Researchers Develop a Carbon Nanotube Tape for Facilitating Serial-Section Electron Microscopy used for Reconstructing Brain Circuits.
Scientists from Japan’s National Institute for Physiological Sciences and their collaborators have made a substantial technological development for automatically collecting thin brain sections that are then electron microscopically imaged and used for mapping the brain.
Okazaki, Japan – What is the neural basis of the mind? The answer may be found in the precise "wiring diagram" of our brains. The “connectome,” the map of synaptic connections between all neurons, (Figure 1) indicate exactly where signal transmission occurs. Little is known, however, about the details of this wiring diagram because most existing methods for mapping the brain's circuits lack the resolution required to image the brain's tiniest processes, which can be less than 50 nm in diameter. These wiring diagrams not only help us understand normal brain function but can also be used to diagnose neurodegenerative diseases such as schizophrenia, Alzheimer's, and autism. Electron microscopy is one of the few methods that has the required resolving power to image these fine neural processes.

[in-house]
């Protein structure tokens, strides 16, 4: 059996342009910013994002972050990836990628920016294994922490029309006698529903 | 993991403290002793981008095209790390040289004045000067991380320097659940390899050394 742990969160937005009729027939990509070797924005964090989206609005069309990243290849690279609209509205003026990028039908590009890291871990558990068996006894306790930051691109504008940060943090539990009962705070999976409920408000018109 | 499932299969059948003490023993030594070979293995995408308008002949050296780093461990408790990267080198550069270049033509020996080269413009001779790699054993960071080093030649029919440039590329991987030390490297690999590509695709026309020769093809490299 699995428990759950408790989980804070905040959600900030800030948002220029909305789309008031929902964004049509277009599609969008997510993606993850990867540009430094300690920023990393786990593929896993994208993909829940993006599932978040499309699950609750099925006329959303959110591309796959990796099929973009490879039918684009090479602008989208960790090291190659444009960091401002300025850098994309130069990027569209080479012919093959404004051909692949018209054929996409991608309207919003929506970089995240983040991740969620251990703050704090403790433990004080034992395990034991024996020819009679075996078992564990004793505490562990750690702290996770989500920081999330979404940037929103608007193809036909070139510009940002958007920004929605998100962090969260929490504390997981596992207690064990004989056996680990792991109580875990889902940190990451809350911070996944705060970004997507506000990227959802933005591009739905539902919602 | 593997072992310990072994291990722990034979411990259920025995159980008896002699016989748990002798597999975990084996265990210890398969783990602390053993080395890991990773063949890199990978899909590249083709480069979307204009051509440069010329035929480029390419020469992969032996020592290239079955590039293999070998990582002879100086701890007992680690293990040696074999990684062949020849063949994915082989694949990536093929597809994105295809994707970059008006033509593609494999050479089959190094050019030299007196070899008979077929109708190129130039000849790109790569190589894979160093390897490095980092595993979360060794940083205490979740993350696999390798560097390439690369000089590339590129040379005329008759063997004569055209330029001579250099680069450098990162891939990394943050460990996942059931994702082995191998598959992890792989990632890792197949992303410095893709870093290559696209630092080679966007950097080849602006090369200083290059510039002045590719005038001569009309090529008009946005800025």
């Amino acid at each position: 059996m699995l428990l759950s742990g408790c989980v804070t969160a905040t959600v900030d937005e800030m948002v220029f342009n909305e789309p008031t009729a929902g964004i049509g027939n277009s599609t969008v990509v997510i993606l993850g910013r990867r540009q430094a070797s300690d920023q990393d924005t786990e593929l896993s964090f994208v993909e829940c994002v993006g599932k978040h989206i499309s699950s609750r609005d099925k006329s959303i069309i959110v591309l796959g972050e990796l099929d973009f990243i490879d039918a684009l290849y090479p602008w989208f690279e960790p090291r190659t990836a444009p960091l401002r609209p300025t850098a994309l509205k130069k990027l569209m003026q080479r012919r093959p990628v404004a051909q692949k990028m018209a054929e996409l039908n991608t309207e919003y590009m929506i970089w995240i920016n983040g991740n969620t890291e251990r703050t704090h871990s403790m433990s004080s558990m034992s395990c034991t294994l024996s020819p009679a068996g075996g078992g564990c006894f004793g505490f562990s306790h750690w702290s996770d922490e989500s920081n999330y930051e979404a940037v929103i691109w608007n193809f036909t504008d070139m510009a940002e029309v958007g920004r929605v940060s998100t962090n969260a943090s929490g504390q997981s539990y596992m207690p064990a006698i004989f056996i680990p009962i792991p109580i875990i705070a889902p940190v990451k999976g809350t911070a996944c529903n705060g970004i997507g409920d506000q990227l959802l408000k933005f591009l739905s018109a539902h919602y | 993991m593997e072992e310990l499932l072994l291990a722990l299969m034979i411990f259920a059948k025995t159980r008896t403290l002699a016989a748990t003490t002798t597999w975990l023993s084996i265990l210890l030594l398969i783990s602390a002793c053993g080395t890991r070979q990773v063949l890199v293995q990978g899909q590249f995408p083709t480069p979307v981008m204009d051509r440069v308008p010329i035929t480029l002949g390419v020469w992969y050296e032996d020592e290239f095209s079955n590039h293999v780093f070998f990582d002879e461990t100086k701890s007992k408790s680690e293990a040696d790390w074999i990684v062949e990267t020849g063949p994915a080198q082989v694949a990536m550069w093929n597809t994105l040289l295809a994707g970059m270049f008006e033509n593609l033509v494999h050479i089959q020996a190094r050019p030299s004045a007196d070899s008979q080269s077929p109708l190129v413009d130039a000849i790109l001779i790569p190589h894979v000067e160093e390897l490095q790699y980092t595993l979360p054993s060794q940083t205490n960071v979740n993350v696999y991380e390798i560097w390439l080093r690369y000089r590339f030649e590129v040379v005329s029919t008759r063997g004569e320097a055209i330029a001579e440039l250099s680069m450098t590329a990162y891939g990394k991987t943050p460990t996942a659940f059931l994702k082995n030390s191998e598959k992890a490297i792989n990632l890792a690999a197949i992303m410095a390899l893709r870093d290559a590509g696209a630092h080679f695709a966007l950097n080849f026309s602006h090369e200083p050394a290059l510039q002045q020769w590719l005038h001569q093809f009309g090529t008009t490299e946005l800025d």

In order to fully grasp the microstructure of the brain, an ultra-thin section of about 50 nm (approximately 1/2000 the width of a human hair) is cut with a microtome and imaged with an electron microscope. By using an automatic ultrathin-section collecting machine called an ATUM (Glossary term #1) to collect consecutive sections for imaging, laborious manual efforts are already reduced.
However, the team started observing shortcomings when they used existing tapes used for collecting these thin sections. The biggest problem is how the sections accumulate an electrical charge when bombarded with electrons during imaging. This prevents good imaging of neural ultrastructure because electrons that are trapped on the sample can repel incoming electrons, causing them to be displaced. Conductive tape allows the electrons in the section to escape through grounding, preventing these imaging issues. Conventionally, researchers use a plastic tape called "Kapton tape," which can be made conductive by carbon deposition on its surface. However, this carbon-coated Kapton tape is not sufficiently conductive for imaging with high currents, so it’s not optimal for taking high resolution images, where a charge can build up over a small area.
The research team found that, by adding carbon nanotubes (CNT) to coat a conventional plastic tape (PET) (Glossary term #2), conductivity issues were resolved. The inclusion of carbon nanotubes in the tape created a conductive tape that allowed sections to be imaged without further conductive coating and without any image aberrations (Figure 2). They called the combination CNT-PET tape. The advance made with CNT-PET tape will make it even easier to collect and image serial brain sections using the ATUM-SEM pipeline, now with the image quality necessary to identify all synaptic contacts, ultimately leading to the reconstruction of the whole mouse brain wiring diagram.